You Should Watch Jessica Jones Even If You’re Suffering From Superhero Fatigue.

Jessica Jones, the second Netflix series leading up to The Defenders premiered on Friday, November 20th, starring Krysten Ritter as a super-powered private detective with a penchant for drinking whiskey, swearing, barging in without asking, and wearing the same jeans, boots, and leather jacket throughout the thirteen episodes.

She’s complicated and she’s not alone. She’s rounded out with a slew of side characters with their own complications and what may be Marvel’s most compelling and scariest villain.

That’s right. David Tennant, who might be yours and is my favorite iteration of the Doctor from Doctor Who take Zebediah Killgrave a.k.a. The Purple Man and makes your skin crawl with his mind controlling powers. He’s a killer, a rapist, and under it all he believes he’s the nice guy with impeccable taste.  Like any good villain, he believes he’s doing the ring thing but what makes Tennant’s Killgrave interesting is that he’s clueless to what right and wrong are. He’s been using his powers for so long he’s only figured out now as an adult that getting what you want all the time isn’t as satisfying as earning it. He’s a petulant child in a man’s body who can control minds. This has made him a complete and utter monster.

Luke Cage, on the other hand, I can’t get enough of. When is the Luke Cage series premiering? Not until after Daredevil season two? Jesus, I can’t wait that long. Mike Colter’s Cage complements Jessica Jones’ brash, blunt and snarky attitude with a quiet stoicism. While Jessica says exactly what she wants when she wants to Luke says  so much with his body language that he can be careful with his word choice. I need that Luke Cage series now.

Luke Cage and Jessica Jones romance, relationship, fling or whatever you want to call it played well. You want it to happen. You want to find out if you’re in the know about his character if this takes place before Cage gets his powers or after. Then when you find out he does, you want Cage and Jones to get together but it gets complicated. These complications are part of the story without overtaking Jessica’s plot. Their relationship is part of Jessica’s life. That part of her life does not consume the entire story. It remains just a part and the series is better off for it.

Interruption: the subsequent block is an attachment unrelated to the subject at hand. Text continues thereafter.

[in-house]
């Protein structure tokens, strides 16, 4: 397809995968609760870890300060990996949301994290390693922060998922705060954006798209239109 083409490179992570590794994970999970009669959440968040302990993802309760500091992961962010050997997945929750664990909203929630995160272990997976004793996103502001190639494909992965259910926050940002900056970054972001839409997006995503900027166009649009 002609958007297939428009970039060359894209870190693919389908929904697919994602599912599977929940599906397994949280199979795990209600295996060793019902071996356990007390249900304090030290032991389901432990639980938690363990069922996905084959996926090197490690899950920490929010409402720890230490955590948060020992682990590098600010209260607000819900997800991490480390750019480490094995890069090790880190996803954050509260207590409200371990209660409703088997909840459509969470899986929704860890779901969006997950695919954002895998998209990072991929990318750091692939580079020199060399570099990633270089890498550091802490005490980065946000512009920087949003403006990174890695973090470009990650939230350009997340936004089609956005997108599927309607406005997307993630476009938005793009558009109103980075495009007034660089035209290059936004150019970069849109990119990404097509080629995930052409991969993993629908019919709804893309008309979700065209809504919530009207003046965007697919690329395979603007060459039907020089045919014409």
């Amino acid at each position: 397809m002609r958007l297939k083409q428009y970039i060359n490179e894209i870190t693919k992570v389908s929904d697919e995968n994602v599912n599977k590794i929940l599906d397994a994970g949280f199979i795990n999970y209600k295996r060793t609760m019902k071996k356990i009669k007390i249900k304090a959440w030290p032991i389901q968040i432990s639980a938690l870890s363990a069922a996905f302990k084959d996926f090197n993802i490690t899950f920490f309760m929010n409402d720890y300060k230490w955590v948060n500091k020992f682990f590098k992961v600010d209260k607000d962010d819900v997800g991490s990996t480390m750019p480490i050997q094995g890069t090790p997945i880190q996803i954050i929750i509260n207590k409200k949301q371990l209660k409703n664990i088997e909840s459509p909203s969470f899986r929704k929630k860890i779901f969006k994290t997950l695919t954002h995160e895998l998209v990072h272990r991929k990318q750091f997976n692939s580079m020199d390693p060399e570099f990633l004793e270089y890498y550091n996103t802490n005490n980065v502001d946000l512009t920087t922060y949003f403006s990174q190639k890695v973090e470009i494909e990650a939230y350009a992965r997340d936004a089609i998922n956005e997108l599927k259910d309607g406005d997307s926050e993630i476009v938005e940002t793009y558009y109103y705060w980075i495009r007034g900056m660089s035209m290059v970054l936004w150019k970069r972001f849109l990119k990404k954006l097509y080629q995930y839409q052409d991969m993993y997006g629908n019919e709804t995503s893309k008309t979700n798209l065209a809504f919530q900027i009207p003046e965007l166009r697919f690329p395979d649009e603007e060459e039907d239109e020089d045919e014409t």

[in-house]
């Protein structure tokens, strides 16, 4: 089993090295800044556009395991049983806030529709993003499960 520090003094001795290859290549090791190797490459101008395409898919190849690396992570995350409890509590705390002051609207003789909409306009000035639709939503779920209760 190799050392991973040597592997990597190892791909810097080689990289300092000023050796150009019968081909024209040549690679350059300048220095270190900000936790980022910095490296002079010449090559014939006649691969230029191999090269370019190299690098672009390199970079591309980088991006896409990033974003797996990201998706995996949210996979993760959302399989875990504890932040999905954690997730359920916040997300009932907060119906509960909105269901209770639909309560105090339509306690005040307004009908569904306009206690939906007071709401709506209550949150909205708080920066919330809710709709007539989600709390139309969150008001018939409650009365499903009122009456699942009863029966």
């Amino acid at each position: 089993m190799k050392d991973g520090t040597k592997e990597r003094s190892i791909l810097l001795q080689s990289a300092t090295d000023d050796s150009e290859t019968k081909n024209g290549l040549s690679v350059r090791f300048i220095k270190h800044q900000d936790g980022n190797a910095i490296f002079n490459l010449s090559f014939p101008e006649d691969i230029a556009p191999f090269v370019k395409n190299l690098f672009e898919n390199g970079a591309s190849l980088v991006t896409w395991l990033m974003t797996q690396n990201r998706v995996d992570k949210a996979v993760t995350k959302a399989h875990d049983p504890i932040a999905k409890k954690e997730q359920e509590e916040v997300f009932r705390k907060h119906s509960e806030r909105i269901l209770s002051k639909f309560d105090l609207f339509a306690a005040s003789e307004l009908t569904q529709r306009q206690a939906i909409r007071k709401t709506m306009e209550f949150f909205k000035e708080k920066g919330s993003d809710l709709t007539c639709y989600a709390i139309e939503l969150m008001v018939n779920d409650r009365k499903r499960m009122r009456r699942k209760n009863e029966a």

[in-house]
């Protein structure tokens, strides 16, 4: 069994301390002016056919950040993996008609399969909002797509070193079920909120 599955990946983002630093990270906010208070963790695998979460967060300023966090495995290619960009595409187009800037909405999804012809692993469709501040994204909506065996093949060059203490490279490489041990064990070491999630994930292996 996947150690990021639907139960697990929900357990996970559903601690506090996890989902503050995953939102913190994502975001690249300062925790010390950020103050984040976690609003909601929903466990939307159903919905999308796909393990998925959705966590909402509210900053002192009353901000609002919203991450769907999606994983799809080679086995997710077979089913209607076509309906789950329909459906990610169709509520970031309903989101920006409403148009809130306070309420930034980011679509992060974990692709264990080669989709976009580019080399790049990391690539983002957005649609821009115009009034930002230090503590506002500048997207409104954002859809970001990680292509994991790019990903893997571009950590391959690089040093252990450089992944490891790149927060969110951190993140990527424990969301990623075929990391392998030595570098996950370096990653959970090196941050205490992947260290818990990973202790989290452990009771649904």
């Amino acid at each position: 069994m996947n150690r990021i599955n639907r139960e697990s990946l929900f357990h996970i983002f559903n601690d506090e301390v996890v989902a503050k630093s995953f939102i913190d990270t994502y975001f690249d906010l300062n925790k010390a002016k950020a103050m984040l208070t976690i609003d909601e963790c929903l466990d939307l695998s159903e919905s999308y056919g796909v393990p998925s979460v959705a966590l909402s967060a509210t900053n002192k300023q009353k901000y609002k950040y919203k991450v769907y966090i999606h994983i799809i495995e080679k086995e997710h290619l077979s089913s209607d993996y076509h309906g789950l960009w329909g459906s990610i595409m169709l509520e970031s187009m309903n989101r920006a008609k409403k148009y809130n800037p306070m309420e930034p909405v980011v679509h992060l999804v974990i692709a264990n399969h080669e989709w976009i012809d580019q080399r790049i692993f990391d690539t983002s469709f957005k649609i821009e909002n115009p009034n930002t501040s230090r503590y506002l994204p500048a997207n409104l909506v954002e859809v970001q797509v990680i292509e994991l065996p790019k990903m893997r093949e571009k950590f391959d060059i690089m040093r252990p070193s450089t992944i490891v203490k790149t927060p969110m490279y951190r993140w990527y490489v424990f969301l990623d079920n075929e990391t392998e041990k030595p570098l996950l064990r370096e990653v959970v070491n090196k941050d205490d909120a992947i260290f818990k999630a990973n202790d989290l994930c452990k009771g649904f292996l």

Jessica’s line, speaking about her powers, about not hiding them but not advertising them either perfectly sums up the approach to powers in this street level. There’s no complicated retelling of her backstory. We just get bits and pieces of it as the story moves forward which is how exposition should be delivered. Over food, Jessica says she got her powers in an accident and Luke explains he got it in an experiment. Done and done. Killgrave’s origins are used as a motivating factor for his behavior, but he’s not constantly bringing it up.

The cast is filled out by Trish “Patsy” Walker, Jeri Hogarth, Will Simpson, Hope Schlottman, and Malcolm Ducasse all going through their own stories that spread out to introduce minor characters and wind up interconnected with Jessica’s. Not every character makes out of this first season alive. Jessica Jones has a high body and two deaths, in particular, are incredibly troubling, choice wise.

Do you remember Ben Urich in Daredevil’s first season? One of the best non-superhero characters in the Marvel Universe played by the brilliant actor Vondie Curtis-Hall and they killed him off. A waste and one of the biggest missteps of Daredevil’s first season. As a result, it is a bit strange that Jessica Jones has a similarly grizzled old black man, a detective this time, killed off for not a fucking good reason whatsoever. Played by Clarke Peters, whose character Lester Freamon on The Wire was one of the best, should have been a mainstay, just like Ben Urich, but is used as a plot device to further Will Simpson’s subplot involving a different kind of morality in regards to how Killgrave should be handled. Again, what a fucking waste.

Speaking of more waste, why does Marvel kill off all of its villains? Is it trying to tell us in the “real world” the only choice when dealing with these kinds of characters is death? That’s ridiculous. Obadiah Stane, Laufey, Whiplash, Red Skull, Malekith, Baron Von Strucker, Yellowjacket, Ronan the Accuser, Dr. Arnim Zola, Ultron, Alexander Pierce, John Garret, Daniel Whitehall, Jiaying, and now Zebediah Stane have all been killed off. For a company trying to build a cinematic universe that’s going to last for years killing off all your villains isn’t going to work well moving forward.

That being said, I’ll take season one of Daredevil and Jessica Jones over The Avengers: Age of Ultron any day. Jessica Jones is a mish-mash of the superhero genre, detective noir, and horror. It has mental health issues, relationship issues, knock-down drag-out fight scenes, women’s issues, drug issues, alcoholism, superheroes, supervillains, superpowers, sex, love, and most importantly of all complex characters and stories. What are you doing reading this? Go watch it now.